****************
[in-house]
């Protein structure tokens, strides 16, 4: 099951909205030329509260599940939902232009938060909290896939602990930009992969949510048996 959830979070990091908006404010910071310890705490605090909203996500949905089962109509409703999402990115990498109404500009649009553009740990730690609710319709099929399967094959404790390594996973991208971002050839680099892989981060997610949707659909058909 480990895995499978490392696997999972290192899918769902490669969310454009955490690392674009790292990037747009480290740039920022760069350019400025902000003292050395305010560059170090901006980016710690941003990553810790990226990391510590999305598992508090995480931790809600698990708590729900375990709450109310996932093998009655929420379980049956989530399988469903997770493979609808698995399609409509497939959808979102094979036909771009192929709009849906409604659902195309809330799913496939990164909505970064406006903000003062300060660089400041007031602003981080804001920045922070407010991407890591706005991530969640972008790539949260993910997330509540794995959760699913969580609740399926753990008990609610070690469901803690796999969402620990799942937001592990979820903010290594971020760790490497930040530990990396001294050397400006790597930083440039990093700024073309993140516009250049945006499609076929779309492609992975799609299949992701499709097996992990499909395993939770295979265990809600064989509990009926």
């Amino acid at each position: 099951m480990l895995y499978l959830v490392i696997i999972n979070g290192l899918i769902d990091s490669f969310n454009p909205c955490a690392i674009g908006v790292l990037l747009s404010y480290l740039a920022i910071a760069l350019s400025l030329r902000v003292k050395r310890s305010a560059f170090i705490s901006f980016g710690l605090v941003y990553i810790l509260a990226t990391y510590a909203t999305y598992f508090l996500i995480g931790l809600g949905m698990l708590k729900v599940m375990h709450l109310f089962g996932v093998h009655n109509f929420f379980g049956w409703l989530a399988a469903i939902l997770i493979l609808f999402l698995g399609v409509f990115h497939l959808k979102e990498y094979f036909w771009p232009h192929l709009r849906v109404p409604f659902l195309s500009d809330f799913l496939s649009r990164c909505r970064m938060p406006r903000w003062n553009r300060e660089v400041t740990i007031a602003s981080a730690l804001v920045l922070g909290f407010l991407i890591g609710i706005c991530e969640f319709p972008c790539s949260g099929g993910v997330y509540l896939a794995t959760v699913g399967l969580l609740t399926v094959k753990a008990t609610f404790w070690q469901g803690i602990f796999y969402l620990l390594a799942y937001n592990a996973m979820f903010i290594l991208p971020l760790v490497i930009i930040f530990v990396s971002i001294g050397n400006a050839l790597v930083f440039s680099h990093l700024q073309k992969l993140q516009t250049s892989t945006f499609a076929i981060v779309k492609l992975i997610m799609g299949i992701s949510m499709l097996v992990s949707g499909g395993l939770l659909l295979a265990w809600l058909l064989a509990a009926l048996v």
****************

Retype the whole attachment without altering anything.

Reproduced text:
[in-house]
């Protein structure tokens, strides 16, 4: 099951909205030329509260599940939902232009938060909290896939602990930009992969949510048996 959830979070990091908006404010910071310890705490605090909203996500949905089962109509409703999402990115990498109404500009649009553009740990730690609710319709099929399967094959404790390594996973991208971002050839680099892989981060997610949707659909058909 480990895995499978490392696997999972290192899918769902490669969310454009955490690392674009790292990037747009480290740039920022760069350019400025902000003292050395305010560059170090901006980016710690941003990553810790990226990391510590999305598992508090995480931790809600698990708590729900375990709450109310996932093998009655929420379980049956989530399988469903997770493979609808698995399609409509497939959808979102094979036909771009192929709009849906409604659902195309809330799913496939990164909505970064406006903000003062300060660089400041007031602003981080804001920045922070407010991407890591706005991530969640972008790539949260993910997330509540794995959760699913969580609740399926753990008990609610070690469901803690796999969402620990799942937001592990979820903010290594971020760790490497930040530990990396001294050397400006790597930083440039990093700024073309993140516009250049945006499609076929779309492609992975799609299949992701499709097996992990499909395993939770295979265990809600064989509990009926």
């Amino acid at each position: 099951m480990l895995y499978l959830v490392i696997i999972n979070g290192l899918i769902d990091s490669f969310n454009p909205c955490a690392i674009g908006v790292l990037l747009s404010y480290l740039a920022i910071a760069l350019s400025l030329r902000v003292k050395r310890s305010a560059f170090i705490s901006f980016g710690l605090v941003y990553i810790l509260a990226t990391y510590a909203t999305y598992f508090l996500i995480g931790l809600g949905m698990l708590k729900v599940m375990h709450l109310f089962g996932v093998h009655n109509f929420f379980g049956w409703l989530a399988a469903i939902l997770i493979l609808f999402l698995g399609v409509f990115h497939l959808k979102e990498y094979f036909w771009p232009h192929l709009r849906v109404p409604f659902l195309s500009d809330f799913l496939s649009r990164c909505r970064m938060p406006r903000w003062n553009r300060e660089v400041t740990i007031a602003s981080a730690l804001v920045l922070g909290f407010l991407i890591g609710i706005c991530e969640f319709p972008c790539s949260g099929g993910v997330y509540l896939a794995t959760v699913g399967l969580l609740t399926v094959k753990a008990t609610f404790w070690q469901g803690i602990f796999y969402l620990l390594a799942y937001n592990a996973m979820f903010i290594l991208p971020l760790v490497i930009i930040f530990v990396s971002i001294g050397n400006a050839l790597v930083f440039s680099h990093l700024q073309k992969l993140q516009t250049s892989t945006f499609a076929i981060v779309k492609l992975i997610m799609g299949i992701s949510m499709l097996v992990s949707g499909g395993l939770l659909l295979a265990w809600l058909l064989a509990a009926l048996v």